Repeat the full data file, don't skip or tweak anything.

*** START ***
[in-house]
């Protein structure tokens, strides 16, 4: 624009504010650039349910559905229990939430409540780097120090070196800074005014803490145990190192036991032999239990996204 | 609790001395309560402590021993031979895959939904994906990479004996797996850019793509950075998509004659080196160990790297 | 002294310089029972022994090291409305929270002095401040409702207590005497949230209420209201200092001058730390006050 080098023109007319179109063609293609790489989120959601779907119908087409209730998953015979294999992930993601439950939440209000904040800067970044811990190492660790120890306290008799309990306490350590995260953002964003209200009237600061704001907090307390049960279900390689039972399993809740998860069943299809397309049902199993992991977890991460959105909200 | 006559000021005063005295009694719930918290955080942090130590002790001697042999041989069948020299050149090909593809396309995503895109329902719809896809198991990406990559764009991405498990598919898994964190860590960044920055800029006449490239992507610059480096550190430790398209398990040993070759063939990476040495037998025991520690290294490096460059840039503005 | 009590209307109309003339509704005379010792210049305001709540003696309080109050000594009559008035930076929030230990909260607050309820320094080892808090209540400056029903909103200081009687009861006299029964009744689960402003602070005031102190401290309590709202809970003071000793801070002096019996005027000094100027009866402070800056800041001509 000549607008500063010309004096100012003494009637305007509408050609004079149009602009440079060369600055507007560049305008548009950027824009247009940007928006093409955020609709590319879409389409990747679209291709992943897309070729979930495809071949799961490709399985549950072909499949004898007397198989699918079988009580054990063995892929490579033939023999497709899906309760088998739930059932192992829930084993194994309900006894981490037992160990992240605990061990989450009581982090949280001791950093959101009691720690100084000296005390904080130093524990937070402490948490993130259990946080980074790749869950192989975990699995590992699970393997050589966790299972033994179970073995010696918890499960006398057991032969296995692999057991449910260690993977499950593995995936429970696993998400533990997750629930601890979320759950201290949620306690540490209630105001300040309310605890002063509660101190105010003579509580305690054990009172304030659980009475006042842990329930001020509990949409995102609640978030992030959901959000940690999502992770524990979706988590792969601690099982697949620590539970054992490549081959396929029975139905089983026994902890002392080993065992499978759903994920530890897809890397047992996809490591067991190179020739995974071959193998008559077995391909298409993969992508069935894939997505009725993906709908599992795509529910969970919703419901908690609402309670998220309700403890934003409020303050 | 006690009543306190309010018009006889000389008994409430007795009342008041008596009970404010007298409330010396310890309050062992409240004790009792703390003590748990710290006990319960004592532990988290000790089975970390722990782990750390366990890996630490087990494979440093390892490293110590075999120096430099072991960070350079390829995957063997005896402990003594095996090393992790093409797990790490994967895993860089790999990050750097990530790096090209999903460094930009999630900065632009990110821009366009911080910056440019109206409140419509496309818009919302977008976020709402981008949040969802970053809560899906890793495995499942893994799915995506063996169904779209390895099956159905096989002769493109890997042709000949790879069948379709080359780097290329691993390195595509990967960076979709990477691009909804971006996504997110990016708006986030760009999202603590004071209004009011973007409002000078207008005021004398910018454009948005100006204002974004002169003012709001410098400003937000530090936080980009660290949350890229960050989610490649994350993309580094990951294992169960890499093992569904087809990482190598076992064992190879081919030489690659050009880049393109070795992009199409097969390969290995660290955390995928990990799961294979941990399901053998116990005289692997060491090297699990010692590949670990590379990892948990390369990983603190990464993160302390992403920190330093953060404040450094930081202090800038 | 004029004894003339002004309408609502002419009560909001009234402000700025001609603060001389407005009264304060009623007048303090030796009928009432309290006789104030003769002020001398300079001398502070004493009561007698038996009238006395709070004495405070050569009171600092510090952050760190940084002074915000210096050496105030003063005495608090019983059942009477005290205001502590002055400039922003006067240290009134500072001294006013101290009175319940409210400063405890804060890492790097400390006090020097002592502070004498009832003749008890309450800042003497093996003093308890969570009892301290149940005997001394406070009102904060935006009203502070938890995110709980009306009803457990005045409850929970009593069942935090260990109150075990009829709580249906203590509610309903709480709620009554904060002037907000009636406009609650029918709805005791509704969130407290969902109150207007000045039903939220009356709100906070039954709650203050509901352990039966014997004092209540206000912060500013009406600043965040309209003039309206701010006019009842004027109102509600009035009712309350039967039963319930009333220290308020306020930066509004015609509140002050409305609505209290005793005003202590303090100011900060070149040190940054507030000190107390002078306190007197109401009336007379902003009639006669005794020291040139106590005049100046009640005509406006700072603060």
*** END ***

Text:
[in-house]
């Protein structure tokens, strides 16, 4: 624009504010650039349910559905229990939430409540780097120090070196800074005014803490145990190192036991032999239990996204 | 609790001395309560402590021993031979895959939904994906990479004996797996850019793509950075998509004659080196160990790297 | 002294310089029972022994090291409305929270002095401040409702207590005497949230209420209201200092001058730390006050 080098023109007319179109063609293609790489989120959601779907119908087409209730998953015979294999992930993601439950939440209000904040800067970044811990190492660790120890306290008799309990306490350590995260953002964003209200009237600061704001907090307390049960279900390689039972399993809740998860069943299809397309049902199993992991977890991460959105909200 | 006559000021005063005295009694719930918290955080942090130590002790001697042999041989069948020299050149090909593809396309995503895109329902719809896809198991990406990559764009991405498990598919898994964190860590960044920055800029006449490239992507610059480096550190430790398209398990040993070759063939990476040495037998025991520690290294490096460059840039503005 | 009590209307109309003339509704005379010792210049305001709540003696309080109050000594009559008035930076929030230990909260607050309820320094080892808090209540400056029903909103200081009687009861006299029964009744689960402003602070005031102190401290309590709202809970003071000793801070002096019996005027000094100027009866402070800056800041001509 000549607008500063010309004096100012003494009637305007509408050609004079149009602009440079060369600055507007560049305008548009950027824009247009940007928006093409955020609709590319879409389409990747679209291709992943897309070729979930495809071949799961490709399985549950072909499949004898007397198989699918079988009580054990063995892929490579033939023999497709899906309760088998739930059932192992829930084993194994309900006894981490037992160990992240605990061990989450009581982090949280001791950093959101009691720690100084000296005390904080130093524990937070402490948490993130259990946080980074790749869950192989975990699995590992699970393997050589966790299972033994179970073995010696918890499960006398057991032969296995692999057991449910260690993977499950593995995936429970696993998400533990997750629930601890979320759950201290949620306690540490209630105001300040309310605890002063509660101190105010003579509580305690054990009172304030659980009475006042842990329930001020509990949409995102609640978030992030959901959000940690999502992770524990979706988590792969601690099982697949620590539970054992490549081959396929029975139905089983026994902890002392080993065992499978759903994920530890897809890397047992996809490591067991190179020739995974071959193998008559077995391909298409993969992508069935894939997505009725993906709908599992795509529910969970919703419901908690609402309670998220309700403890934003409020303050 | 006690009543306190309010018009006889000389008994409430007795009342008041008596009970404010007298409330010396310890309050062992409240004790009792703390003590748990710290006990319960004592532990988290000790089975970390722990782990750390366990890996630490087990494979440093390892490293110590075999120096430099072991960070350079390829995957063997005896402990003594095996090393992790093409797990790490994967895993860089790999990050750097990530790096090209999903460094930009999630900065632009990110821009366009911080910056440019109206409140419509496309818009919302977008976020709402981008949040969802970053809560899906890793495995499942893994799915995506063996169904779209390895099956159905096989002769493109890997042709000949790879069948379709080359780097290329691993390195595509990967960076979709990477691009909804971006996504997110990016708006986030760009999202603590004071209004009011973007409002000078207008005021004398910018454009948005100006204002974004002169003012709001410098400003937000530090936080980009660290949350890229960050989610490649994350993309580094990951294992169960890499093992569904087809990482190598076992064992190879081919030489690659050009880049393109070795992009199409097969390969290995660290955390995928990990799961294979941990399901053998116990005289692997060491090297699990010692590949670990590379990892948990390369990983603190990464993160302390992403920190330093953060404040450094930081202090800038 | 004029004894003339002004309408609502002419009560909001009234402000700025001609603060001389407005009264304060009623007048303090030796009928009432309290006789104030003769002020001398300079001398502070004493009561007698038996009238006395709070004495405070050569009171600092510090952050760190940084002074915000210096050496105030003063005495608090019983059942009477005290205001502590002055400039922003006067240290009134500072001294006013101290009175319940409210400063405890804060890492790097400390006090020097002592502070004498009832003749008890309450800042003497093996003093308890969570009892301290149940005997001394406070009102904060935006009203502070938890995110709980009306009803457990005045409850929970009593069942935090260990109150075990009829709580249906203590509610309903709480709620009554904060002037907000009636406009609650029918709805005791509704969130407290969902109150207007000045039903939220009356709100906070039954709650203050509901352990039966014997004092209540206000912060500013009406600043965040309209003039309206701010006019009842004027109102509600009035009712309350039967039963319930009333220290308020306020930066509004015609509140002050409305609505209290005793005003202590303090100011900060070149040190940054507030000190107390002078306190007197109401009336007379902003009639006669005794020291040139106590005049100046009640005509406006700072603060």